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How On-Screen Representations of Professions Have Changed Over 70 Years
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How On-Screen Representations of Professions Have Changed Over 70 Years

Across 70 years of data on media subtitles for television and film, architecture and engineering are the most positively portrayed professions, whereas sales-related professions fare worst, find the authors of a new study published in PLOS ONE. Probing media depictions of professions can highlight stereotypes or discrimination. It can also underscore trends in career choices:...

Ancient Art Meets AI for Better Materials Design
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Ancient Art Meets AI for Better Materials Design

Ancient Japanese art of kirigami guides artificial intelligence (AI) technique for durable, wearable electronics. Kirigami is the Japanese art of paper cutting. Likely derived from the Chinese art of jiǎnzhǐ, it emerged around the 7th century in Japan, where it was used to decorate temples. Still in practice today, the kirigami artist uses one piece of paper...

5 Facts to Take You Deeper into Botticelli’s “Allegory of Spring”
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5 Facts to Take You Deeper into Botticelli’s “Allegory of Spring”

Sando Botticelli’s Primavera, or Allegory of Spring, painted in the ‎late fifteenth century, is one of the most admired, yet controversial, paintings in the world. A perennial celebration of the most vibrant season, it evokes the spirit of spring through its depictions of figures from classical mythology. Standing in a grove, from left to right, we can see...

Security Guards Curate Exhibit at Baltimore Museum of Art
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Security Guards Curate Exhibit at Baltimore Museum of Art

Museums don’t usually need seventeen curators to mount one exhibit, but that’s how many worked on an eclectic new show at the Baltimore Museum of Art (BMA). Exclusively curated by museum guards, Guarding the Art features nearly thirty works of art handpicked from the BMA’s collection. “Our security officers spend more time in our galleries and living among our...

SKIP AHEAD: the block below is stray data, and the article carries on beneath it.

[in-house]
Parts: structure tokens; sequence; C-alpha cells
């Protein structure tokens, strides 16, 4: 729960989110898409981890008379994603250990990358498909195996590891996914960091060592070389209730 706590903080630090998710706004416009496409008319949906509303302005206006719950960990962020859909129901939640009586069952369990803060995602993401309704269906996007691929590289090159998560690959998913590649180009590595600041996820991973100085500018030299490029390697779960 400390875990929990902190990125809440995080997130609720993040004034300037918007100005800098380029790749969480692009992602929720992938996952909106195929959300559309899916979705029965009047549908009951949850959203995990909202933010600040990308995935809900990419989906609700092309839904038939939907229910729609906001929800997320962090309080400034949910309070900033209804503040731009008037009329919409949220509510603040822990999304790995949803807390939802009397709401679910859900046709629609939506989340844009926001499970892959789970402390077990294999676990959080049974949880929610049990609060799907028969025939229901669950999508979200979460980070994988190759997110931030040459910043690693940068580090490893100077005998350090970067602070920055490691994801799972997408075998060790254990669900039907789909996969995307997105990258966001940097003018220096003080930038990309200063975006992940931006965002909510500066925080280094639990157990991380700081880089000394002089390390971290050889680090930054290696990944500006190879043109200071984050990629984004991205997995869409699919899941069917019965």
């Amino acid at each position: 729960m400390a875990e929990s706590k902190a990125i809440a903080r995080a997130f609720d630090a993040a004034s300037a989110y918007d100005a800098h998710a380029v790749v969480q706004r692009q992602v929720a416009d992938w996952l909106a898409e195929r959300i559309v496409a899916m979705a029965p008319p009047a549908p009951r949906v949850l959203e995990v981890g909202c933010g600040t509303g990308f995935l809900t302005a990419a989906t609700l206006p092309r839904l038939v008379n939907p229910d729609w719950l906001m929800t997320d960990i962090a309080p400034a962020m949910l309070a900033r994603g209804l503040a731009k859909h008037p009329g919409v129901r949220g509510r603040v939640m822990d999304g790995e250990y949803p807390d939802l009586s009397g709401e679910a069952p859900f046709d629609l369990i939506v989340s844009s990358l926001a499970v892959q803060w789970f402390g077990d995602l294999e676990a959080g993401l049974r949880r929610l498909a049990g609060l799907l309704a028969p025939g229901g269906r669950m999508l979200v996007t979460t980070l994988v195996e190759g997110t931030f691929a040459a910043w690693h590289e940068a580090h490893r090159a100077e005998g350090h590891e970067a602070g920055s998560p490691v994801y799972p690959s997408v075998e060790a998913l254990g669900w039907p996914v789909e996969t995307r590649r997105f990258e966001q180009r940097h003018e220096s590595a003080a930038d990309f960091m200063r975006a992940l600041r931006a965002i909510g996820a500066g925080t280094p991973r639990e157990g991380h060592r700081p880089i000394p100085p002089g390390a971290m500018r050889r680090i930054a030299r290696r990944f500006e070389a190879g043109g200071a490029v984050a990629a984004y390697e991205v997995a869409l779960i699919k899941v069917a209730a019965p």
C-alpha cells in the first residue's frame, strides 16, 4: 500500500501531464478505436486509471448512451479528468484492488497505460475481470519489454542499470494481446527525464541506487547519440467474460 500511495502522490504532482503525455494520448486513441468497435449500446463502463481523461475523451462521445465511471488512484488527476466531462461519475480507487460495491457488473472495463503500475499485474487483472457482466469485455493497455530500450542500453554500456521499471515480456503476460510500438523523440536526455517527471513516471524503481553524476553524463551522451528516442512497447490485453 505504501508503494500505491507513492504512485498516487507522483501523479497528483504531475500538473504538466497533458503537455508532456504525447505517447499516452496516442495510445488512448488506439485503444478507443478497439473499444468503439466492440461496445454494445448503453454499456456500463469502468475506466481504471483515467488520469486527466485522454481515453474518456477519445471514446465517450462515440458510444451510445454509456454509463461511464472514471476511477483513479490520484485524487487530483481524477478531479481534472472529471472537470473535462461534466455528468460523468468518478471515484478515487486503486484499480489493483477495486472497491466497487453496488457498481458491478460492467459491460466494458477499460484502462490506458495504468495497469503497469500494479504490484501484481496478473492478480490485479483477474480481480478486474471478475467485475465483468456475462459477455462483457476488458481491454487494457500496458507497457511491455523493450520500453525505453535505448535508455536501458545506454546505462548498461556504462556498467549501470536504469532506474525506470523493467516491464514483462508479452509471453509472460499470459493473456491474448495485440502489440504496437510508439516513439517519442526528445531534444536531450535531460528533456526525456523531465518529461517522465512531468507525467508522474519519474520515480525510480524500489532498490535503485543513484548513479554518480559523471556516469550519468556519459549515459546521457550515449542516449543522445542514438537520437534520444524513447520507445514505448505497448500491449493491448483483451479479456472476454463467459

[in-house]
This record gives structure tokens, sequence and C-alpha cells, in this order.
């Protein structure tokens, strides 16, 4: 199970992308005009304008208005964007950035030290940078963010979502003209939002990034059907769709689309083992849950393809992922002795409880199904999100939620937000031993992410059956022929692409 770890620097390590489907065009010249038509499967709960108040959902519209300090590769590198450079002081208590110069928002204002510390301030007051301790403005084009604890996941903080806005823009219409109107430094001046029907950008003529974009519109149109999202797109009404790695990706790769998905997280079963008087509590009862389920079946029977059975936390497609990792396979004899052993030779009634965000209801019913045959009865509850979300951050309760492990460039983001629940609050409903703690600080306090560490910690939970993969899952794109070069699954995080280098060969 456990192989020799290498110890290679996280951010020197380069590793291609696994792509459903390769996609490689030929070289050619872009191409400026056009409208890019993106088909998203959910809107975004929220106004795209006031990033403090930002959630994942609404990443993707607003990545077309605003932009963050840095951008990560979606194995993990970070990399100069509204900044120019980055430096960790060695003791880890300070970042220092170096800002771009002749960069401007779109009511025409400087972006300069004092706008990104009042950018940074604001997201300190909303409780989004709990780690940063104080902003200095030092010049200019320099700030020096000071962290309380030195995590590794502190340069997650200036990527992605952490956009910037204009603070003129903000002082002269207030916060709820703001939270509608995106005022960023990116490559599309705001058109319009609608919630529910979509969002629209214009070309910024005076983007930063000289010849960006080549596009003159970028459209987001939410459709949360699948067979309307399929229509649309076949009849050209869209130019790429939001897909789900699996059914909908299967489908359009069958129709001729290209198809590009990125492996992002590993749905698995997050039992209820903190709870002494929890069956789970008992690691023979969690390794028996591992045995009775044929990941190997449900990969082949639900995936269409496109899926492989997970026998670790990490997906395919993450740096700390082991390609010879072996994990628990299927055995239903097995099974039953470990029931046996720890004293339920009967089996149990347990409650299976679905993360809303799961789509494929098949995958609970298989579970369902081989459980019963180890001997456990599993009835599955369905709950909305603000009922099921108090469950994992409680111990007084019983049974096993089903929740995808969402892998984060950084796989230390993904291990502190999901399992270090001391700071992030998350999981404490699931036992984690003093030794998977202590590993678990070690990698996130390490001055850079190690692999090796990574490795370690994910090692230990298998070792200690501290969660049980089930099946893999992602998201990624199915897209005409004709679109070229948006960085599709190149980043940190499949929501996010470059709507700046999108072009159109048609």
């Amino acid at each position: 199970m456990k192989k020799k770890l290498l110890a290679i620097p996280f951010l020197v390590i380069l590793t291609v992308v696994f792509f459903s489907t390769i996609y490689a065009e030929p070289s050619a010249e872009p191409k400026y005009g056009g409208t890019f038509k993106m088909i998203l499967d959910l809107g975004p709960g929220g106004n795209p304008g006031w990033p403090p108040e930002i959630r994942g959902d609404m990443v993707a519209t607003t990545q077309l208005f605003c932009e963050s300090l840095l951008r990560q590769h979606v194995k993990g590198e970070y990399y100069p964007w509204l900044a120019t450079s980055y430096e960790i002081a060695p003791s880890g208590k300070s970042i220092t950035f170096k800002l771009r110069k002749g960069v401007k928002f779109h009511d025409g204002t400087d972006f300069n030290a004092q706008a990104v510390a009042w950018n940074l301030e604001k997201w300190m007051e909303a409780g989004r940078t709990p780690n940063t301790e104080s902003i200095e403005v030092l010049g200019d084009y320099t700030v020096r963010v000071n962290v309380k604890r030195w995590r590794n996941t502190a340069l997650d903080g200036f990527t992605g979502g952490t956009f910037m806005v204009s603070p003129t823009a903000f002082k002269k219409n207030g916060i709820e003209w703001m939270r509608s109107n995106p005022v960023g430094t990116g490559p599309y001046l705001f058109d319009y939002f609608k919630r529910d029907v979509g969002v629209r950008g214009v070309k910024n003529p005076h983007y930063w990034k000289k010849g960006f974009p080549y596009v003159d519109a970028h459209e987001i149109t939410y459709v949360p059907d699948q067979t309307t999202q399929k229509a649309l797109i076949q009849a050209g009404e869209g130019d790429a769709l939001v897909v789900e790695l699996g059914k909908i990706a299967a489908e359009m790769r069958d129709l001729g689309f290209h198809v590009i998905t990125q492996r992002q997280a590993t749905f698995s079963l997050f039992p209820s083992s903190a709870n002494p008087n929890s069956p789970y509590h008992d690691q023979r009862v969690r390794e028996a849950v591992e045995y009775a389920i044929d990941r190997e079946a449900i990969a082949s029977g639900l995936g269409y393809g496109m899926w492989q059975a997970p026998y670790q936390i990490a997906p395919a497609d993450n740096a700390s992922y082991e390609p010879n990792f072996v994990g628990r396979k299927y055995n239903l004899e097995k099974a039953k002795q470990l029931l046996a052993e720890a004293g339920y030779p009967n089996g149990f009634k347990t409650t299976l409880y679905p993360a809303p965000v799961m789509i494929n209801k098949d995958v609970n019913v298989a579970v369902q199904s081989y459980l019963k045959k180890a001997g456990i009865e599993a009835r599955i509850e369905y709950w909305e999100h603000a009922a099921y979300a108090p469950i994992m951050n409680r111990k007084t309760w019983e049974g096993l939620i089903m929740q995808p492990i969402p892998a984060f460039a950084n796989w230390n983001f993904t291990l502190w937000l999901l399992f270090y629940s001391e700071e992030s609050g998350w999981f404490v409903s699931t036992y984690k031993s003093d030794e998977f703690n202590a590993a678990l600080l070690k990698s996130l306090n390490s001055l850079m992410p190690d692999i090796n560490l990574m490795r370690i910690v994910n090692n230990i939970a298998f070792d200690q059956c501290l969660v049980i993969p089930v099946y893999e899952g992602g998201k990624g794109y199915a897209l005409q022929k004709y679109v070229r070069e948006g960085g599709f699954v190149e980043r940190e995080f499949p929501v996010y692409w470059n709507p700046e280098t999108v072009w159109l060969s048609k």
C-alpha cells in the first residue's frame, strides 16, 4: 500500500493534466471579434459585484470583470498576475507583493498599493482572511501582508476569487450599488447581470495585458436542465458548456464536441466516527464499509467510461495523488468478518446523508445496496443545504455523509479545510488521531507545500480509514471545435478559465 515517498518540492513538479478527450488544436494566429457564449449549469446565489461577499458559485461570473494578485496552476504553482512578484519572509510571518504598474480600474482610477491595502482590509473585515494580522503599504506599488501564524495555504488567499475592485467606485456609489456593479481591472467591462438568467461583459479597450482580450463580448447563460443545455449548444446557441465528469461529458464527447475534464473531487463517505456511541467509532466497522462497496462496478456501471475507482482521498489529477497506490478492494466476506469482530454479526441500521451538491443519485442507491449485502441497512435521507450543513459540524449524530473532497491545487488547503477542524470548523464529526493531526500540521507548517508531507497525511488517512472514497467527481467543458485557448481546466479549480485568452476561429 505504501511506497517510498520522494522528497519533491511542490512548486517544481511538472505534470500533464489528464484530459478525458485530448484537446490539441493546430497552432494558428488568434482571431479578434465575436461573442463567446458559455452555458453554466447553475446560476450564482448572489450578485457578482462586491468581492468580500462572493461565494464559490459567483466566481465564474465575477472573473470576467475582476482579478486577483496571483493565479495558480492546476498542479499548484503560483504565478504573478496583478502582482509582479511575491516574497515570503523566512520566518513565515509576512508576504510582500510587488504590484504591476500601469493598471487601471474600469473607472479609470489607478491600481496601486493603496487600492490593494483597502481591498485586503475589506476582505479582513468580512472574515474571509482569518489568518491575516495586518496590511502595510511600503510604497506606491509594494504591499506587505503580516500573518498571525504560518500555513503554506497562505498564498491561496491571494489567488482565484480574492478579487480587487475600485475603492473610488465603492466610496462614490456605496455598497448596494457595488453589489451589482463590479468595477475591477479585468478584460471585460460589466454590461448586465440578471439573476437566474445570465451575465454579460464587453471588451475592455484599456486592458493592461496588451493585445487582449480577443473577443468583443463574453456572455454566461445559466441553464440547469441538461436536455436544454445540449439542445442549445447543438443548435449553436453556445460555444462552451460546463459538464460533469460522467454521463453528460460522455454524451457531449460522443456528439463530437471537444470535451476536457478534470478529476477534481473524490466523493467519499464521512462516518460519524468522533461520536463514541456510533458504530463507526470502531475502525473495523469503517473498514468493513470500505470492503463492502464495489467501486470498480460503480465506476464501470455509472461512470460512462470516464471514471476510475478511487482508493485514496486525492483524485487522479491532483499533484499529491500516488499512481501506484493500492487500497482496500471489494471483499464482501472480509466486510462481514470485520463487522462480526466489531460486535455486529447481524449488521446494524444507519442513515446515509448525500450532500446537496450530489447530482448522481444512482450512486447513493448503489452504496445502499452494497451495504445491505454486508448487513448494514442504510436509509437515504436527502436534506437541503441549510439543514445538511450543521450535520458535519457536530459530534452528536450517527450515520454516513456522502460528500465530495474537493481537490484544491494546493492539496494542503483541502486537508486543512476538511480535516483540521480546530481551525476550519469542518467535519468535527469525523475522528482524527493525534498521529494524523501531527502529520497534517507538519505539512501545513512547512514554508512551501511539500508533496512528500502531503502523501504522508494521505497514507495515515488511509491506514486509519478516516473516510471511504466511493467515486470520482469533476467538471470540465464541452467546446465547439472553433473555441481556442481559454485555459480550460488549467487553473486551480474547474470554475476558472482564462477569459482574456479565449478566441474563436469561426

‘Ukrainian Culture Is Alive as Long as There Are People Ready to Defend It’
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‘Ukrainian Culture Is Alive as Long as There Are People Ready to Defend It’

Every day I open Facebook and see the same picture: Hanna Sherman, the editor-in-chief of Antiquarian magazine, photographs her feet in cosy slippers against the backdrop of an ordinary Kyiv kitchen. Every morning she posts a new snapshot, taken from about the same angle. I already recognise the items in Hanna’s kitchen. A table, a TV above...

¿Que te inspira?
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¿Que te inspira? + Boris Ostrerov

Rarely do we get to explore new original art. Most of the works we experience in galleries, museums, and private collections are heavily inspired by previously created works, which of course inspires future artists. We met artist Boris Ostrerov over a decade ago and while he is consistent with his style, he continues to innovate...

Dealer Suspected of Selling Looted Antiquities to the Metropolitan Museum of Art and Louvre Abu Dhabi Detained in Paris
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Dealer Suspected of Selling Looted Antiquities to the Metropolitan Museum of Art and Louvre Abu Dhabi Detained in Paris

Roben Dib, the dealer suspected by US and French authorities of playing a central role in the sale of allegedly looted antiquities to museums such as the Metropolitan Museum of Art in New York and the Louvre Abu Dhabi, has been arrested in Hamburg and transferred to France to face charges. According to official sources, Dib has...

Universality Observed in Preference for Color Composition in Paintings
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Universality Observed in Preference for Color Composition in Paintings

Professor Shigeki Nakauchi’s research team at Toyohashi University of Technology worked with researchers from the University of Minho (Braga, Portugal) to examine preferences for color composition particitated by Japanese and Portuguese people for Japanese and Occidental paintings through experiments using the original paintings and paintings with artificially altered color compositions. It was discovered that regardless of nationality,...

Iowa State Designer Turns Sound into Graphics in Partnership with Maestro Guitar Pedals
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Iowa State Designer Turns Sound into Graphics in Partnership with Maestro Guitar Pedals

Keith Richards’ opening guitar riff to “(I Can’t Get No) Satisfaction” has sent throngs of Rolling Stones crowds into screaming fits since the song debuted nearly 60 years ago. The riff introduced something else: the Maestro fuzz-tone guitar pedal. Decades later, an Iowa State University designer has expanded his research – creating visuals out of...